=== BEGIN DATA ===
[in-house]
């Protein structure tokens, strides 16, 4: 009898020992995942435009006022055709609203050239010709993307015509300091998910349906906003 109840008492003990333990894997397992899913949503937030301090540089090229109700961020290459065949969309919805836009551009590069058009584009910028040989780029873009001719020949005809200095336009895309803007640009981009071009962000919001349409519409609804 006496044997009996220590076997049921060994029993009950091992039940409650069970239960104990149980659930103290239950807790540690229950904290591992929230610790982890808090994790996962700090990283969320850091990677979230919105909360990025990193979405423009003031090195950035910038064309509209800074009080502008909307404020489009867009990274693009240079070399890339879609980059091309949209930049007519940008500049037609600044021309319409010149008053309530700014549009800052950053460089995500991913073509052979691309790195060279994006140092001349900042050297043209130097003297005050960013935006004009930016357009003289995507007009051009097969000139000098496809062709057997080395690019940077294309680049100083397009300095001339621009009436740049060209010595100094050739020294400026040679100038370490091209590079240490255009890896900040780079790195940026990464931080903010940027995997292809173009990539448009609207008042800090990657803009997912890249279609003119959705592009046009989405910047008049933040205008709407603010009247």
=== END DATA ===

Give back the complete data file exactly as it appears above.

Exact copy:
[in-house]
């Protein structure tokens, strides 16, 4: 009898020992995942435009006022055709609203050239010709993307015509300091998910349906906003 109840008492003990333990894997397992899913949503937030301090540089090229109700961020290459065949969309919805836009551009590069058009584009910028040989780029873009001719020949005809200095336009895309803007640009981009071009962000919001349409519409609804 006496044997009996220590076997049921060994029993009950091992039940409650069970239960104990149980659930103290239950807790540690229950904290591992929230610790982890808090994790996962700090990283969320850091990677979230919105909360990025990193979405423009003031090195950035910038064309509209800074009080502008909307404020489009867009990274693009240079070399890339879609980059091309949209930049007519940008500049037609600044021309319409010149008053309530700014549009800052950053460089995500991913073509052979691309790195060279994006140092001349900042050297043209130097003297005050960013935006004009930016357009003289995507007009051009097969000139000098496809062709057997080395690019940077294309680049100083397009300095001339621009009436740049060209010595100094050739020294400026040679100038370490091209590079240490255009890896900040780079790195940026990464931080903010940027995997292809173009990539448009609207008042800090990657803009997912890249279609003119959705592009046009989405910047008049933040205008709407603010009247």